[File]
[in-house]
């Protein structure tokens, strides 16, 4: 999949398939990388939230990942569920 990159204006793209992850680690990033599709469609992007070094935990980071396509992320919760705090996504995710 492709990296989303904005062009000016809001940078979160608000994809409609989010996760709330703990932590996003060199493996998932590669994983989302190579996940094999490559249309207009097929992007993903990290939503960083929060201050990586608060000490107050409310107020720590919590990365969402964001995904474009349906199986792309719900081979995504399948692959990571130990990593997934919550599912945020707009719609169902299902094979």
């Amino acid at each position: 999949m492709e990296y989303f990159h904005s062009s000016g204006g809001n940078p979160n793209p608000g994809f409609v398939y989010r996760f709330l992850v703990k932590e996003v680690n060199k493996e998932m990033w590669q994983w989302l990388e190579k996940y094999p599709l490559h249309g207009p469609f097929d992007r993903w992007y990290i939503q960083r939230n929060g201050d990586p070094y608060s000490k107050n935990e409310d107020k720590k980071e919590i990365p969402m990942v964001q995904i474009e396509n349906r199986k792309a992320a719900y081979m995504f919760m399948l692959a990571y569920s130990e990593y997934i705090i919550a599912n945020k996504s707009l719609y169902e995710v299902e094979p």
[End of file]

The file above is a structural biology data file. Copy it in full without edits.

[in-house]
């Protein structure tokens, strides 16, 4: 999949398939990388939230990942569920 990159204006793209992850680690990033599709469609992007070094935990980071396509992320919760705090996504995710 492709990296989303904005062009000016809001940078979160608000994809409609989010996760709330703990932590996003060199493996998932590669994983989302190579996940094999490559249309207009097929992007993903990290939503960083929060201050990586608060000490107050409310107020720590919590990365969402964001995904474009349906199986792309719900081979995504399948692959990571130990990593997934919550599912945020707009719609169902299902094979």
């Amino acid at each position: 999949m492709e990296y989303f990159h904005s062009s000016g204006g809001n940078p979160n793209p608000g994809f409609v398939y989010r996760f709330l992850v703990k932590e996003v680690n060199k493996e998932m990033w590669q994983w989302l990388e190579k996940y094999p599709l490559h249309g207009p469609f097929d992007r993903w992007y990290i939503q960083r939230n929060g201050d990586p070094y608060s000490k107050n935990e409310d107020k720590k980071e919590i990365p969402m990942v964001q995904i474009e396509n349906r199986k792309a992320a719900y081979m995504f919760m399948l692959a990571y569920s130990e990593y997934i705090i919550a599912n945020k996504s707009l719609y169902e995710v299902e094979p």